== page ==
Refinance your loan
The Federal Reserve taking measures to keep the housing market afloat during the coronavirus, mortgage loan rates are anomalously low. Even if you are able to make your mortgage payments, you may be able to refinance your loan to get a lower monthly payment, to shorten the loan term or replace your adjustable-rate mortgage with a low fixed-rate loan.
Shop more than one lender and compare loan estimates. Also, talk to your advisor about locking your rate for longer than usual. Normally, a 30- or 45-day rate lock for a refinance is sufficient to close the loan on time, but with so many homeowners refinancing at once to take advantage of the lowered rates, it might be better to have more time.
DIY what you can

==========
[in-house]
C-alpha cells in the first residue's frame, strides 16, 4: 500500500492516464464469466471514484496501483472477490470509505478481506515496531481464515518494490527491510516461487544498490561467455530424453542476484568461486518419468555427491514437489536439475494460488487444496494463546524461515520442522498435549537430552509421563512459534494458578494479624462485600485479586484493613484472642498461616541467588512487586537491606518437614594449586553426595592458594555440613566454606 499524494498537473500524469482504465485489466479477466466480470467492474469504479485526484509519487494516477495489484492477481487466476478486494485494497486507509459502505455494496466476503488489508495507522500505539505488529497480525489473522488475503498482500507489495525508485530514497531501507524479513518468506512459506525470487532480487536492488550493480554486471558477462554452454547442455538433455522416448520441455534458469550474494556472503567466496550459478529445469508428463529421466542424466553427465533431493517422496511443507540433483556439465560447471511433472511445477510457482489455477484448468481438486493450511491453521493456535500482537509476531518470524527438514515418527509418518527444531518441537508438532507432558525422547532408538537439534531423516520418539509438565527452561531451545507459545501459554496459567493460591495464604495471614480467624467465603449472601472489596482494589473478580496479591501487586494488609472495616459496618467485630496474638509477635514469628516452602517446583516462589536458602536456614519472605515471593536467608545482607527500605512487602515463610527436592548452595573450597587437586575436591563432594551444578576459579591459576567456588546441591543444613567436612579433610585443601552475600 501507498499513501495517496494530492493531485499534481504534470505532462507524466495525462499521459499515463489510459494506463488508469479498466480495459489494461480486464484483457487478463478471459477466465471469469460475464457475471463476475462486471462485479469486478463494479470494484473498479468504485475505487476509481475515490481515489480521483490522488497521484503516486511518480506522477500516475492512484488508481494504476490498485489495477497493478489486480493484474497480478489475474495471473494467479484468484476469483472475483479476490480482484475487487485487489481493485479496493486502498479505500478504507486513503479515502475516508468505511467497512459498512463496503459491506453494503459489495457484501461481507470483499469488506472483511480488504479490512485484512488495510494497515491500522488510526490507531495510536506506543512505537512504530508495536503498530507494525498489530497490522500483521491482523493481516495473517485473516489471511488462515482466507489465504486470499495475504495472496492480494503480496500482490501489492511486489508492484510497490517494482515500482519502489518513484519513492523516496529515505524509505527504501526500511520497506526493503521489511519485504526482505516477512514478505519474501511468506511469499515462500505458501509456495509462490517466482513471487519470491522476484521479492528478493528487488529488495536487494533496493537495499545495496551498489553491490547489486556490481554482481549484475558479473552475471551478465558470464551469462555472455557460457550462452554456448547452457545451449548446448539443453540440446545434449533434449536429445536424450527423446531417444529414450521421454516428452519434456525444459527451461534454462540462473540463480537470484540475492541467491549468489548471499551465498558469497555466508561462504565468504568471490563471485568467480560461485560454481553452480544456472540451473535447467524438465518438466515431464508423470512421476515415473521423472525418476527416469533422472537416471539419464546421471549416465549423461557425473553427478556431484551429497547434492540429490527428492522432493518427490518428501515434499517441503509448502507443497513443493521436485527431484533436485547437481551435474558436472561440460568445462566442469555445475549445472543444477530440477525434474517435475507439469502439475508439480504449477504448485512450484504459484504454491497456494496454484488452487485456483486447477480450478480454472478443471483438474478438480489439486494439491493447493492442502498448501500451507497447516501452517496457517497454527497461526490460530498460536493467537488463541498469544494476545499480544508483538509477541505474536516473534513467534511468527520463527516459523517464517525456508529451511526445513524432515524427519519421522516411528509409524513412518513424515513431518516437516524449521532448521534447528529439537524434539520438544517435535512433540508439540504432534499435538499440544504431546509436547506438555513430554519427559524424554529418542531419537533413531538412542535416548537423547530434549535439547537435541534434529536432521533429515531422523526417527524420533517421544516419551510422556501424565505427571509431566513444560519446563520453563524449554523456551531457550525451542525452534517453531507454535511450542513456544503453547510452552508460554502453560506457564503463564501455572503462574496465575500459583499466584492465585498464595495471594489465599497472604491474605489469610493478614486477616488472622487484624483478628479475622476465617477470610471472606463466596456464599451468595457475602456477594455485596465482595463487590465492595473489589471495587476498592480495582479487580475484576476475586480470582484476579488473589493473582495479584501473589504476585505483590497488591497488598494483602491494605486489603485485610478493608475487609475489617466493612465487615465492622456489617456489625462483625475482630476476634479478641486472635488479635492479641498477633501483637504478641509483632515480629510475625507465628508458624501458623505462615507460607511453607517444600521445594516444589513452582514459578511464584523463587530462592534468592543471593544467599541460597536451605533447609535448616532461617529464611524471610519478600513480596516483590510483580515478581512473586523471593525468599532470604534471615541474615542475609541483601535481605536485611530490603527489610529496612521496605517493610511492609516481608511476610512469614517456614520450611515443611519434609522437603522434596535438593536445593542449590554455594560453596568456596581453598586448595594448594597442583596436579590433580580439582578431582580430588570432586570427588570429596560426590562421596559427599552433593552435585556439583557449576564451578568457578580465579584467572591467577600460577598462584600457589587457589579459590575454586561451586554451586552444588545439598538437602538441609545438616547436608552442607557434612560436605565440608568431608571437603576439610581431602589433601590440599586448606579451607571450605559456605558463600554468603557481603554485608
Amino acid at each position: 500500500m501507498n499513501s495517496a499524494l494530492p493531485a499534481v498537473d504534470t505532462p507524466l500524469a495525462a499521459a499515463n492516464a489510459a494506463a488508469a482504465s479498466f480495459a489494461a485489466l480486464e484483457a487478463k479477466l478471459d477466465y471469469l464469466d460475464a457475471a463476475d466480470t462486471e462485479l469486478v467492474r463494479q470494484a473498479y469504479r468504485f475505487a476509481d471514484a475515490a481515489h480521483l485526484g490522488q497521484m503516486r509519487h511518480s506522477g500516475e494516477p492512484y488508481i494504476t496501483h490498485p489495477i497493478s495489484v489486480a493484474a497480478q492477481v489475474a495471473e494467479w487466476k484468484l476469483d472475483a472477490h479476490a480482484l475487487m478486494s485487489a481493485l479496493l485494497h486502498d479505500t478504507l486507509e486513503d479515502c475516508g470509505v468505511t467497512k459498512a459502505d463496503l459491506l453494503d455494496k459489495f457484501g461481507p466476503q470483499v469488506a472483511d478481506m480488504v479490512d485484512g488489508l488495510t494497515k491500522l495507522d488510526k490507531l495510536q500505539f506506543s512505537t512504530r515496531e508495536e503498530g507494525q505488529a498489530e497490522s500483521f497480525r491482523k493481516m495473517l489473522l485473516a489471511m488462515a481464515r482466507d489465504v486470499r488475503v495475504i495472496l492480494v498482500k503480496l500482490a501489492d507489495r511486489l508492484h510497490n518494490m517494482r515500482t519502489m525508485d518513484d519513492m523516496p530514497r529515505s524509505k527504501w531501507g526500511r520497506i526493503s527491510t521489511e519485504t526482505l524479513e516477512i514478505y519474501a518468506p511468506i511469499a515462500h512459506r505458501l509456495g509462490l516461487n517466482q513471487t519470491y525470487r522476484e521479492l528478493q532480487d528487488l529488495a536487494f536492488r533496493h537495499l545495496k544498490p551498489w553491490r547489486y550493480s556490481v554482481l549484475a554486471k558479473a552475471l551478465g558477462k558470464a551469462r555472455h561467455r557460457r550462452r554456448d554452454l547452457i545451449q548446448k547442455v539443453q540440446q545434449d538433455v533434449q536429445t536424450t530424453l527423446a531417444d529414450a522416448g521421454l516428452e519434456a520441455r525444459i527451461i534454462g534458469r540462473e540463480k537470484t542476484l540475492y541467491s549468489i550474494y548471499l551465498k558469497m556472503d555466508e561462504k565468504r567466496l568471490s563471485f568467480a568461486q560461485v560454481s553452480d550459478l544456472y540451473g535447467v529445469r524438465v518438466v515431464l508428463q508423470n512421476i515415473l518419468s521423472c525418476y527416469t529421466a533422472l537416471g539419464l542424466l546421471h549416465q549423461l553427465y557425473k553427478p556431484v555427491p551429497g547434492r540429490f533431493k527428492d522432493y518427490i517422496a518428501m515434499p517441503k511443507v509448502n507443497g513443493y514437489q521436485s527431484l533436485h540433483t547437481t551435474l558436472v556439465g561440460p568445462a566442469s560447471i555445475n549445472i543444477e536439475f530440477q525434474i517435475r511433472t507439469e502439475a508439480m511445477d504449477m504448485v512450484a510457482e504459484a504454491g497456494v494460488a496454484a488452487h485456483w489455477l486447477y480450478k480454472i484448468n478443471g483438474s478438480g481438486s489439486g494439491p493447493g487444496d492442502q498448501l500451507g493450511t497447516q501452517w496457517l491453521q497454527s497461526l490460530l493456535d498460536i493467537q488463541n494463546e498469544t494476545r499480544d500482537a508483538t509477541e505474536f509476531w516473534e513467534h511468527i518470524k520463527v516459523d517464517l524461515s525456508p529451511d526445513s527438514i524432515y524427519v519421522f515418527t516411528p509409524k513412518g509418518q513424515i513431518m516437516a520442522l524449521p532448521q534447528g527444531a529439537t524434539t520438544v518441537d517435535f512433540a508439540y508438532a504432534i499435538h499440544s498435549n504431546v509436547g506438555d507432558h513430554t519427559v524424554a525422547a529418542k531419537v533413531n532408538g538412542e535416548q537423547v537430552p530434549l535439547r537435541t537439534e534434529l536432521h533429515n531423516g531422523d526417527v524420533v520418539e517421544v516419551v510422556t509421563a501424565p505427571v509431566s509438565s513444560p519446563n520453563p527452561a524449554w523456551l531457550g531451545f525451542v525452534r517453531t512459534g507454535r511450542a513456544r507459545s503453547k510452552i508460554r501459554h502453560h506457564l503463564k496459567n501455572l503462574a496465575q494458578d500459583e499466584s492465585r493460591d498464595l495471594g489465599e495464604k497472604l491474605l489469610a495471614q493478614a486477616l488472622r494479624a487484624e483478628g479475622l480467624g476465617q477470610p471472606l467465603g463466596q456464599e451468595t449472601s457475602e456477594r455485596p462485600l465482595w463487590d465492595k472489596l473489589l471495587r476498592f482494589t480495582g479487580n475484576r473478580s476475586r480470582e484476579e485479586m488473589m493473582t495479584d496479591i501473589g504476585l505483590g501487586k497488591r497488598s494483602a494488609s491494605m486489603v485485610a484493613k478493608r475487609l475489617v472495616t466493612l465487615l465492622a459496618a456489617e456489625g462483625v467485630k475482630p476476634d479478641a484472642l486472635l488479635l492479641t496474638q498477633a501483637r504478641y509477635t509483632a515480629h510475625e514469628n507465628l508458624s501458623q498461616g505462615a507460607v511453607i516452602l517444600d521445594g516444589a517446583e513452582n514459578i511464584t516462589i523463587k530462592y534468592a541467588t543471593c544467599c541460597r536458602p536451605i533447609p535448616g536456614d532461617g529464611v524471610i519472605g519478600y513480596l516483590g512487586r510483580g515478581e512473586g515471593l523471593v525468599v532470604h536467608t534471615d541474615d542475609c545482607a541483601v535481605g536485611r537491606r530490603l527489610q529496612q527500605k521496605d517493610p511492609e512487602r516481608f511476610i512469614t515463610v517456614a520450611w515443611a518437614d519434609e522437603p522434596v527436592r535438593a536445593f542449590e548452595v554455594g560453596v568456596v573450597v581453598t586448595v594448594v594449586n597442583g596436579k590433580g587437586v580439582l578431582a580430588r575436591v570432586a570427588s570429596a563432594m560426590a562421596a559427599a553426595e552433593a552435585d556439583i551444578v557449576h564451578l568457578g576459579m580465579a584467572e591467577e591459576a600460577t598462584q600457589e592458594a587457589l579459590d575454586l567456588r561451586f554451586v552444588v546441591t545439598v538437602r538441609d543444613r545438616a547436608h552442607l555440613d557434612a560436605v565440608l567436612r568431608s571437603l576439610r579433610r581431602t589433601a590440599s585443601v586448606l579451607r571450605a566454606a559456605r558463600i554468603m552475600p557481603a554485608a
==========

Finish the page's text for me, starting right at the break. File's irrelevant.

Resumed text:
A little bit of DIY can go a long way in saving money. Before you buy something, consider whether or not you can make it yourself from things you already have around the house. You can make some things that stores are short on, like hand sanitizer,cleaning products (though be careful about the chemicals you combine) or grocery staples like peanut butter and almond milk. Upcycling is another great way to put “free” materials to good use around the house. For example, jars leftover from pasta sauce and the like can be reused for freezing and storage, and paper scraps and junk mail can be reused as notepads or even made into envelopes or cards. You can even reuse toilet paper rolls as toilet paper — just make sure you throw them in a sealed garbage can instead of flushing them when you are done.